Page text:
A Steampunk Movement?


You don’t have to travel far in speculative circles to find references to steampunk, but when an exhibit shows up at the Museum of the History of Science (University of Oxford), you know the trend has gained more wide-spread recognition. The video clip below gives a fascinating glimpse into the exhibit as well as the origins of and variety within steampunk. As the narrator states, “It’s a very broad based discipline. It involves everything from literature to science fact to science fiction, art, sculpture, digital photography. And of course it’s very popular in film.”  Naturally, however, the museum display focuses on physical devices, some functional, some fantastical.

Many of the craftsmen whose works were displayed dressed up in steampunk regalia, and I found their explanation of their devices intriguing–a good dose of inspiration for creativity.  Some of the inventors are also novelists as the imagination necessary for one lends itself well to another. Though short, this film clip is a fascinating look at the artistic and cultural trends inspired by steampunk literature. This movement inspired by books helps reveal the impact of speculative novels on culture as a whole.

Without further ado, here is the clip:

For more information, including some additional videos go to the museum exhibit page. Sadly, the exhibit was temporary, but they’ve left up quite a bit of information.

Would you classify steampunk as a movement? Do any of these devices particularly catch your interest?


  • Kessie
    October 17, 2011 - 7:30 pm · Reply

    I didn’t really understand the whole steampunk thing until I started following the Girl Genius graphic novel (http://www.girlgeniusonline.com/). It’s hilariously Victorian advanced technology/alternate history, and has lots of pipes and gears. Steampunk artwork and jewelry are gorgeous, too.

    • Sarah Sawyer
      October 19, 2011 - 3:38 pm · Reply

      Oh, that looks interesting–thanks for the link. I haven’t read much steampunk, though I’ve gotten some good suggestions in the past that are now on my list. It’s certainly an intriguing genre.

      Like you, I love the gadgets–the art, jewelry, and unusual devices. Some steampunk clothing is stunning also, though it would be hard to find the appropriate place to wear it. 🙂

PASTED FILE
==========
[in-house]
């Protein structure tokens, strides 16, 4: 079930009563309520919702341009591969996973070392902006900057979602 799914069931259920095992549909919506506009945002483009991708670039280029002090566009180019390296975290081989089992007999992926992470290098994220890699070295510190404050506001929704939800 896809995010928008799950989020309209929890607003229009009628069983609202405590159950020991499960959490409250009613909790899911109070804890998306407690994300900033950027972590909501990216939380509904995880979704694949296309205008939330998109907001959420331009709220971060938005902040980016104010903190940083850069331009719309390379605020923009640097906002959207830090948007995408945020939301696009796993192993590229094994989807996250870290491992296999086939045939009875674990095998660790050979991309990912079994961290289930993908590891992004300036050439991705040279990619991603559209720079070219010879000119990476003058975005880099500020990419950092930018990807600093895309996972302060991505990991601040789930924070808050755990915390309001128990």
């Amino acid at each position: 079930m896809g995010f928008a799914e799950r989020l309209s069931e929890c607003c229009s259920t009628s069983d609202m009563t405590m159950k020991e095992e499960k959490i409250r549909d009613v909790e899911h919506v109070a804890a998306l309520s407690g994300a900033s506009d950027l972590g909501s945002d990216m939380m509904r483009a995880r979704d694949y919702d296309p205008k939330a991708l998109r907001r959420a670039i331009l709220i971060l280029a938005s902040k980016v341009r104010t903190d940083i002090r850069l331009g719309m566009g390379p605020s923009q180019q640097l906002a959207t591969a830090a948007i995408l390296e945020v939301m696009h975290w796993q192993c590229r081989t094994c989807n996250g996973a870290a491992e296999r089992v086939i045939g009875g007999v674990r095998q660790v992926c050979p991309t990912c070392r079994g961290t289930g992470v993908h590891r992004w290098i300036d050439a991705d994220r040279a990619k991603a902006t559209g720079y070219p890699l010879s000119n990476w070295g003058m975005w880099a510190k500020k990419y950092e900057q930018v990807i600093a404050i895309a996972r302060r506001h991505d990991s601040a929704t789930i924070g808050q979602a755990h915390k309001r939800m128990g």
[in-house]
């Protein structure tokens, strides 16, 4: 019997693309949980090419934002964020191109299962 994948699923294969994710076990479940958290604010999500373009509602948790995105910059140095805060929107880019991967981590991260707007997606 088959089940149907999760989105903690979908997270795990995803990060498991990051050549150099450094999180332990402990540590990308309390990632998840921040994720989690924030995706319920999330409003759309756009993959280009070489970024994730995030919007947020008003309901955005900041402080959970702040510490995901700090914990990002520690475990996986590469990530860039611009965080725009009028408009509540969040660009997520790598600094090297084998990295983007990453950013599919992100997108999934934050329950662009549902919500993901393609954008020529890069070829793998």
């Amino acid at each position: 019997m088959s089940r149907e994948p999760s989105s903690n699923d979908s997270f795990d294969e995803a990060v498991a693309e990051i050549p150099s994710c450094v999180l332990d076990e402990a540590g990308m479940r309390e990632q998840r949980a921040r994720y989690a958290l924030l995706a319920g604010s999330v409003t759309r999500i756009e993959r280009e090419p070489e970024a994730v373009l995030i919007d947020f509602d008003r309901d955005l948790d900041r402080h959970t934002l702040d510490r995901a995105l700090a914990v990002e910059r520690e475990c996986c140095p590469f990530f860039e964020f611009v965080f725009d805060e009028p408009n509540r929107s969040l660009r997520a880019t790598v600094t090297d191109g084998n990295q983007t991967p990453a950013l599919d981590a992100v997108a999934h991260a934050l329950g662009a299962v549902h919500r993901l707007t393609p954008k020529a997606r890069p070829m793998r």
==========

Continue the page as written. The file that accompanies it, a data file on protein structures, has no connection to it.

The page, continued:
• Mary
    October 18, 2011 - 11:18 am · Reply

    I would definitely consider steampunk a movement. I’m sure part of it is just me noticing more since I’ve really become attuned to the steampunk genre, but it does seem to be cropping up more and more, and gaining popularity.

    • Sarah Sawyer
      October 19, 2011 - 3:42 pm · Reply

      It intrigued me when the narrator referred to it as a movement. I’d never heard steampunk described as a movement before, but I tend to agree with you both. It seems to me that it’s gaining momentum and reaching people who don’t normally identify themselves as readers of speculative fiction, since it has a strong artistic/craftsman element to it as well. Of course, I’m all in favor of that!

  • Andy
    October 19, 2011 - 5:21 pm · Reply

    Very interesting, thank you for sharing this. As a history buff and speculative fiction enthusiast, I like to see the two combined (and that is what I do with my fiction, write historical spec-fic).

    ~Andy Poole
    Ephesians 2:10

    • Sarah Sawyer
      October 21, 2011 - 11:56 am · Reply

      I’m glad you enjoyed it, Andy! The fusion of historical and speculative fiction is intriguing, and I’d like to see more books in that category out there. Thanks for stopping by. 🙂

  • Jennifer Hawkins Hock
    February 17, 2012 - 9:40 pm · Reply

    Early twentieth century inventions such as the dirigible, the helicopter, as well as the slew of Edison’s earlier creations certainly inspired the same wonderment we feel today with society’s modern technological advances. Observing the turn of both the twentieth and twenty-first centuries, we see parallels in the sense of adventure inspired by new gadgets and conveniences.
    Steampunk concepts have piqued my interest for some time now – and I wrote a short bit about it in my Toile La La blog September 2, 2010. Some 1909 Cosmopolitan Magazine science fiction about dirigible travel renewed my interest today and I found your great video link while searching for more information about Steampunk origins. Thank you for the video, Sarah – which held exactly the information and imagery I needed.

    • Sarah Sawyer
      February 22, 2012 - 11:41 am · Reply

      Thanks for stopping by and for leaving such a thoughtful comment, Jennifer! There are fascinating parallels in the technological advances of the twentieth and twenty-first centuries, though I wonder if they experienced more excitement then about these new inventions–I think we’ve become a bit more jaded perhaps, always expecting something new and better. 🙂

      Steampunk certainly conveys that sense of wonder, that spark of something special and unusual that never fails to intrigue. I’m glad this post provided the information you were searching for!

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